Old Haunts is the second Alan Shaw book by Craig Hallam– I reviewed the first one here. Book two takes the same sort of format as the first instalment, with a series of action orientated stories with a distinctly steampunk vibe. There’s fiendish devices aplenty, unspeakable magic (often combined with the fiendish devices) Lovecraftian monstrosities, flying machines and steam powered everything.
The main character, Alan Shaw, is clearly an adrenaline junkie, and volume two sees him taking jobs as a privateer, sometimes doing despicable things for Queen and country. Alan isn’t keen on British Imperialism, but he likes being paid to not quite get himself killed, so this is a moral dilemma he’s trying to navigate.
He’s a considered dismantling of the macho hero archetype, and this particularly interests me with Craig’s writing. The classic action hero fights his way through, and may be the last person standing at the end of the book or film. Lovers, comrades, employers and enemies are all there to provide backdrop in the normal scheme of things. It is this habit of thought that the Alan Shaw stories particularly subvert. People don’t die all the time to give the hero motivation. He co-operates, he doesn’t kill people all the time and when he does occasionally kill, he feels it keenly. His life is full of consequences and responsibilities, he has relationships with people. This is key, for me. Action heroes don’t really have substantial relationships in the normal scheme of things. Alan Shaw does, and he feels his attachments keenly and they shape his life.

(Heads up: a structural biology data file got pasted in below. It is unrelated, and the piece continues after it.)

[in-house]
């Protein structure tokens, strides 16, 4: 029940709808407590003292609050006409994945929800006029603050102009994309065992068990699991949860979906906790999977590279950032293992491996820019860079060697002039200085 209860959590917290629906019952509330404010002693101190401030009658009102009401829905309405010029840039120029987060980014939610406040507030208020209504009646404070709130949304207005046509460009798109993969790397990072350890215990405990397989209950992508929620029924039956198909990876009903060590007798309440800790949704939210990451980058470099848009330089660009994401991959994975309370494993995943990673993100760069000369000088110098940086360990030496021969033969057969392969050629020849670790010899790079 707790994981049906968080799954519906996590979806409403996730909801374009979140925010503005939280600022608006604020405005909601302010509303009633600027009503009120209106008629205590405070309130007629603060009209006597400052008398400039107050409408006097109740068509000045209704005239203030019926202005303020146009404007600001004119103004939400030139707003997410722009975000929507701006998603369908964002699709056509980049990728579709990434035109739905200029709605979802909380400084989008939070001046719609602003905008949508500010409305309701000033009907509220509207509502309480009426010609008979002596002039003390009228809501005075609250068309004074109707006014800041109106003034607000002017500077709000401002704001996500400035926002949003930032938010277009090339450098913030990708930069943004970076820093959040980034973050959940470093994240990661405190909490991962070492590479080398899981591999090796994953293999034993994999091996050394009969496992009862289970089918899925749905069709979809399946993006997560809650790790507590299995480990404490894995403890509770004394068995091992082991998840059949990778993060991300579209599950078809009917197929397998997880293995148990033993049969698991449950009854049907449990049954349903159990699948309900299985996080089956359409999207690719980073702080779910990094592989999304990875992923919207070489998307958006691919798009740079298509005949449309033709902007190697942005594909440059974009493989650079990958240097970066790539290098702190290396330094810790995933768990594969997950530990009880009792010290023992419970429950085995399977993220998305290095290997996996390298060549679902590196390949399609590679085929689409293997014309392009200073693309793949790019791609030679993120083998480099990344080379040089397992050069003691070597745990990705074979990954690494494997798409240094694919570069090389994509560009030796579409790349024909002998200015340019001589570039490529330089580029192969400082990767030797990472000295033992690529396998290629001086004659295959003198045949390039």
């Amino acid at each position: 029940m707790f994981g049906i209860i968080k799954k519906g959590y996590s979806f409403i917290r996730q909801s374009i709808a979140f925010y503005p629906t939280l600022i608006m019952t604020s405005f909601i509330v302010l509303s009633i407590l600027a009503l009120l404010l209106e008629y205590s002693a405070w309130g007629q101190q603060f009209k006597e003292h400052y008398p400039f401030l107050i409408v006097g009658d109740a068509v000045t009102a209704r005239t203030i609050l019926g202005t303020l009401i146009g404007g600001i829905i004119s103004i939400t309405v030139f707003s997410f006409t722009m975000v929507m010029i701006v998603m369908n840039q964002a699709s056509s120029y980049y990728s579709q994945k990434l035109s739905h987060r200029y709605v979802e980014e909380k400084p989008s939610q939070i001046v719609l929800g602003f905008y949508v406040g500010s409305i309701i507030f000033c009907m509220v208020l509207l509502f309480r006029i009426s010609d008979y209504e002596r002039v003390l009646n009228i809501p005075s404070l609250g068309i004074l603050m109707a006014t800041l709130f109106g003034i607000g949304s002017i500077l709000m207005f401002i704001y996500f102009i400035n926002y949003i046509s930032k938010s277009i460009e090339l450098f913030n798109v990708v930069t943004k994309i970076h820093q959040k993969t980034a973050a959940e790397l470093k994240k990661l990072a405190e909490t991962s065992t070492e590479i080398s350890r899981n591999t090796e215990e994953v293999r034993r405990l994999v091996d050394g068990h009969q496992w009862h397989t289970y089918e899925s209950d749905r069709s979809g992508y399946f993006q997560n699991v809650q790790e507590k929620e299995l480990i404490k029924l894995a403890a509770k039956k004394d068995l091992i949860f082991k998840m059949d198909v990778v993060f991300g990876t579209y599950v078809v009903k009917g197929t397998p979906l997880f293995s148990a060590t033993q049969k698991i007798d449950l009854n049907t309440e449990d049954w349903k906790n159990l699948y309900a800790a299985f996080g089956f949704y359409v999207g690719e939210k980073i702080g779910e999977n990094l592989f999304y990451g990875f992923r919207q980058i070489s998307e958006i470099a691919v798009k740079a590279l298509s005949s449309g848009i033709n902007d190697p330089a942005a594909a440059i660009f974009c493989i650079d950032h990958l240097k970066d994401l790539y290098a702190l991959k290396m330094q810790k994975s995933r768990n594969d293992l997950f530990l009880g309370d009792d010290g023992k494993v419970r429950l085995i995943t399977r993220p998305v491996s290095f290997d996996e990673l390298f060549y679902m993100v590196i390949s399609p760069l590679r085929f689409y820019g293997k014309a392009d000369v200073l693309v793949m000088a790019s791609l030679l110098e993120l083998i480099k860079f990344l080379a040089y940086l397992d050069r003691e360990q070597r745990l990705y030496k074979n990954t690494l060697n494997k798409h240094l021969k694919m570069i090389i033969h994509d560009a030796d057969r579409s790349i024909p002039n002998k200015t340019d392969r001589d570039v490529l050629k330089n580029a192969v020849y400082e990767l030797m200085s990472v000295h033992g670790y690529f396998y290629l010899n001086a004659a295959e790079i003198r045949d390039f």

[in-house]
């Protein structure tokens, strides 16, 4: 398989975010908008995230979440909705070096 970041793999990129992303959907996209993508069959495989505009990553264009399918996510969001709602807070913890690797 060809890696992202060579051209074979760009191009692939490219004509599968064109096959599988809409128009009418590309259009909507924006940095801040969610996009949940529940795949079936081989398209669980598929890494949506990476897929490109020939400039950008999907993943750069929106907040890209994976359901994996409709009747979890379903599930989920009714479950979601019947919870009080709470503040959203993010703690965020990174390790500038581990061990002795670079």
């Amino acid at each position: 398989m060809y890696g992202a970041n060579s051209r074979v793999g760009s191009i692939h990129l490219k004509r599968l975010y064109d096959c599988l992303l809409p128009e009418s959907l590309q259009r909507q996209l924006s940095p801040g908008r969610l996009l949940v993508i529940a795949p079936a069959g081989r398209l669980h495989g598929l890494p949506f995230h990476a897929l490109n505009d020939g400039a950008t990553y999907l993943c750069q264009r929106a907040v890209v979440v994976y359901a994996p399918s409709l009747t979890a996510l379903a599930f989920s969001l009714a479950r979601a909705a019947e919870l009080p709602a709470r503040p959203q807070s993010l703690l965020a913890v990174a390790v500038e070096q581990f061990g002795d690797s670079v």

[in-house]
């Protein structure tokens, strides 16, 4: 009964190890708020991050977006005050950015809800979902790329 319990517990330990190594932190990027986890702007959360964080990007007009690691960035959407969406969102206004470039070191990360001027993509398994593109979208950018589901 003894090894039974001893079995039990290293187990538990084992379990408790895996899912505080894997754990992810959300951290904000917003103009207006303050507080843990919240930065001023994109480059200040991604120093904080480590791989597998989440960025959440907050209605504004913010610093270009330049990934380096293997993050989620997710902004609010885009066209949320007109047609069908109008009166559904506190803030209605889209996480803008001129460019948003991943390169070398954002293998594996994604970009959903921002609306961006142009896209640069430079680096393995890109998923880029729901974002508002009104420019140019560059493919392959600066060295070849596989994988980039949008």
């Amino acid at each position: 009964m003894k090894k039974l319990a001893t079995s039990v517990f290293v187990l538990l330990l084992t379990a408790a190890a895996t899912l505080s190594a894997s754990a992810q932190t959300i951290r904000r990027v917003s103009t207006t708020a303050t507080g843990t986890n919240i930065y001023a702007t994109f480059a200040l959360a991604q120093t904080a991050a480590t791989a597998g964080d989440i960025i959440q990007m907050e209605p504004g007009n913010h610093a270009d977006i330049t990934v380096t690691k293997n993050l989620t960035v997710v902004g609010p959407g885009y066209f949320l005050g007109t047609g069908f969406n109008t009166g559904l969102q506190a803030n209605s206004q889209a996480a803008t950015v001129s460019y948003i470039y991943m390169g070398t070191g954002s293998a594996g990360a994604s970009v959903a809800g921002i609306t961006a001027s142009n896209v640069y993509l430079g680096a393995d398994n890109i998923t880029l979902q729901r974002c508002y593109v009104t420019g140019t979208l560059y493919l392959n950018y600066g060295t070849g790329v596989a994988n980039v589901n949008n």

The underlying themes for me were very much about consequences. What the main character does, for good and ill, stays with him. Sometimes it follows him around, wanting help, or revenge, or explanations. He doesn’t get to blow things up and move on to the next story, all possible baggage burned away before the next round starts. He’s not a man alone, he needs friends, lovers, family. Sometimes he needs rescuing and looking after. Background characters don’t have to be daft, or weak or vulnerable to make him look good, either.
I like this book greatly because the hero is not your standard issue cool and capable man alone, but a far more interesting and complex human.
More on the author’s website – https://craighallam.wordpress.com/tag/the-adventures-of-alan-shaw/
And you can buy the book here – https://www.amazon.com/Haunts-Adventures-Alan-Shaw-Book-ebook/dp/B078SJ7415/
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